Authors: Duke Han, Rush University Medical Center and VA Long Beach Healthcare System; Patricia Boyle, Rush University Medical Center; Bryan James, Rush University Medical Center; Lei Yu, Rush University Medical Center; David Bennett, Rush University Medical Center
Publication: Journal of Alzheimer’s Disease
Focus Area: 2000 to present, Aging, Decision Making, Victim Profiling
Relevance: A greater understanding of the factors that impact susceptibility to scams in old age is an urgent and important public health concern. Elders with MCI, typically show no impairments in functional activities of daily living, but if older adults with MCI show greater susceptibility, it implies that the diagnoses affects a broader range of behaviors and has important implications for clinicians who treat these older patients. This study extends the findings from an earlier study that found greater susceptibility to scams in older adults without cognitive impairment.
Summary: This study involved 730 participants recruited from the Rush Memory and Aging Project, a community-dwelling sample of adults. The mean age of the overall sample was 81.8 years.
- For assessment of susceptibility to scams, participants rated their agreement with five statements that address topics such as suspiciousness of claims that seem too good to be true, being targeted by con-artists, and telemarketing behaviors. A battery of 21 cognitive measures was administered.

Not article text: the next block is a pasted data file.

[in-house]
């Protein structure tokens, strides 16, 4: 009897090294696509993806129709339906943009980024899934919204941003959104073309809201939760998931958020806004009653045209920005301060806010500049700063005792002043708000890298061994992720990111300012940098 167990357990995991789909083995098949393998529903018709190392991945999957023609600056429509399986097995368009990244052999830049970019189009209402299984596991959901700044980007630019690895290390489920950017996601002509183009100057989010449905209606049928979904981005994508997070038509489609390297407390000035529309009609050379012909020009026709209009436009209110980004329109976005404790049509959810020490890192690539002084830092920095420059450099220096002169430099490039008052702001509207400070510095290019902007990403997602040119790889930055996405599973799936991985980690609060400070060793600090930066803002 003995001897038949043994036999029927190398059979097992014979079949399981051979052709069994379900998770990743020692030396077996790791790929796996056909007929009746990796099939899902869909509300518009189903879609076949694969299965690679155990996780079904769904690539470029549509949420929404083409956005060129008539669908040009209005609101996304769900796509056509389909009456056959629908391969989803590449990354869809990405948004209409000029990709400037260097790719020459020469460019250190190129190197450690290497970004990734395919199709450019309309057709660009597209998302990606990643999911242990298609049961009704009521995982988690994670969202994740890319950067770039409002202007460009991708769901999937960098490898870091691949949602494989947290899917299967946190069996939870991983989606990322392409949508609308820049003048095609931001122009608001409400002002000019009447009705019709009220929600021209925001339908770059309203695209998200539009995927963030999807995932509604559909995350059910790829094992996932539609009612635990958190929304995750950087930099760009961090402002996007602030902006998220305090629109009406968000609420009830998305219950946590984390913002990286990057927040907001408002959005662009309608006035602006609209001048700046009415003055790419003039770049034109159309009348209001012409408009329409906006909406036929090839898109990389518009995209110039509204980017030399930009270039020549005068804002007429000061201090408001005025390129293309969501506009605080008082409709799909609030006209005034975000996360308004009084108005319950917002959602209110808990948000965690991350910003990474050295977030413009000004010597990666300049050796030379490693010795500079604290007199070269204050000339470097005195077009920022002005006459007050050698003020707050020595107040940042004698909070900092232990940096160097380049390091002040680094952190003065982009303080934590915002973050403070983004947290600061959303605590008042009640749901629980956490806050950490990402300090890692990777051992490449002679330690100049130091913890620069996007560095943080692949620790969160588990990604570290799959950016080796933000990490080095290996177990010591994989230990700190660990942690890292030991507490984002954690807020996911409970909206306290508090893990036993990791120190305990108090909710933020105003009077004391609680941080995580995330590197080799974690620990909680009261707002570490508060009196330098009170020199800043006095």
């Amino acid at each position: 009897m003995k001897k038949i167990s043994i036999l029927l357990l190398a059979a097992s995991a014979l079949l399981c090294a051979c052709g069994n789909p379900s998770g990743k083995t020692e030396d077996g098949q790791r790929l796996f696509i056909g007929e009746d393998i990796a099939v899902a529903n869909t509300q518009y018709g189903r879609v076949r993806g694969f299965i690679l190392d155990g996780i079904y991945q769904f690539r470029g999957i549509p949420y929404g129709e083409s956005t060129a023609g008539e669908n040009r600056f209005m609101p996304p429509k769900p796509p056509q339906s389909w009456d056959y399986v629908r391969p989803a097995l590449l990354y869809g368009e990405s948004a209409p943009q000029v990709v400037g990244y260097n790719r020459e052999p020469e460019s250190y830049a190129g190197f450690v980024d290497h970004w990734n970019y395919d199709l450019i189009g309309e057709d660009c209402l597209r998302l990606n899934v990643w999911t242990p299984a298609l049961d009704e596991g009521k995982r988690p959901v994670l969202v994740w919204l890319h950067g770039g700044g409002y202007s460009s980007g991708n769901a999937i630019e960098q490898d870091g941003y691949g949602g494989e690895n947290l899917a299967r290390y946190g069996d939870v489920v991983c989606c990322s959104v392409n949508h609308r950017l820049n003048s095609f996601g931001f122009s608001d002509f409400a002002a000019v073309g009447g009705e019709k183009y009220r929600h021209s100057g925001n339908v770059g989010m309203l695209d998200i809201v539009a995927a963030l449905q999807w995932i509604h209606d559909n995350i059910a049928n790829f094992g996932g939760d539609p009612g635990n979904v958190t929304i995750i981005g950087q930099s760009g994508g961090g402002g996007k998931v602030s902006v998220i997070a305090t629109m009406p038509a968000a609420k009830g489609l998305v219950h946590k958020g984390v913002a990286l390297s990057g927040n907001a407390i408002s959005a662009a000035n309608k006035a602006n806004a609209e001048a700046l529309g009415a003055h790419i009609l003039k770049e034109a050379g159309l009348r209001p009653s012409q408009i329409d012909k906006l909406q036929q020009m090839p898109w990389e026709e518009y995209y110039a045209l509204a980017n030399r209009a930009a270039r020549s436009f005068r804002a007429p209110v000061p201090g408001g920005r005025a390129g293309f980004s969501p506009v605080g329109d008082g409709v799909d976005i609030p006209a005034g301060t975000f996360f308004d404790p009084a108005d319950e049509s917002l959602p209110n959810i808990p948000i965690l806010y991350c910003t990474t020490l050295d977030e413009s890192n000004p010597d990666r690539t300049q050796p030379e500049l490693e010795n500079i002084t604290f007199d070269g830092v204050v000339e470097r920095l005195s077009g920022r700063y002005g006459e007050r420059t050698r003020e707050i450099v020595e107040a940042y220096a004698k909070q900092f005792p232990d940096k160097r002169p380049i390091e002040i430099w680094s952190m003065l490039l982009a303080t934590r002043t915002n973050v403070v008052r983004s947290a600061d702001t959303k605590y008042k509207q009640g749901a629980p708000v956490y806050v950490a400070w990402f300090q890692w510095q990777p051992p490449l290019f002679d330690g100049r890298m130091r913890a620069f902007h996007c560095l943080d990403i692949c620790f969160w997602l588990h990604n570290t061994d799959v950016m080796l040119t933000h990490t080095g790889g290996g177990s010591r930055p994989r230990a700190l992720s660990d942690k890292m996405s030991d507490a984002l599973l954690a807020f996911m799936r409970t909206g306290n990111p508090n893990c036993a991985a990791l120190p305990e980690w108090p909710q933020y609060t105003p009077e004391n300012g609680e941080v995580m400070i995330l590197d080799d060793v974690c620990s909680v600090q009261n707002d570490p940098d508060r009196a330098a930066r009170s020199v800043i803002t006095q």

- The researchers found that the presence of MCI was associated with greater susceptibility to scams which was equivalent to the effect of more than 5 additional years of age.
- Among the domains of cognition that were evaluated, episodic memory and perceptual speed were associated with susceptibility to scams in older adults with MCI.
Author Abstract: Background: Falling victim to financial scams can have a significant impact upon social and financial wellbeing and independence. A large proportion of scam victims are older adults, but whether older victims with mild cognitive impairment (MCI) are at higher risk remains unknown. Objective: We tested the hypothesis that older persons with MCI exhibit greater susceptibility to scams compared to those without cognitive impairment. Methods: Seven hundred and thirty older adults without dementia were recruited from the Rush Memory and Aging Project, a community-based epidemiologic study of aging. Participants completed a five-item self-report measure of susceptibility to scams, a battery of cognitive measures, and clinical diagnostic evaluations. Results: In models adjusted for age, education, and gender, the presence of MCI was associated with greater susceptibility to scams (B = 0.125, SE = 0.063, p-value = 0.047). Further, in analyses of the role of specific cognitive systems in susceptibility to scams among persons with MCI (n = 144), the level of performance in two systems, episodic memory and perceptual speed abilities, were associated with susceptibility. Conclusions: Adults with MCI may be more susceptible to scams in old age than older persons with normal cognition. Lower abilities in specific cognitive systems, particularly perceptual speed and episodic memory, may contribute to greater susceptibility to scams in those with MCI.
Link to the full article.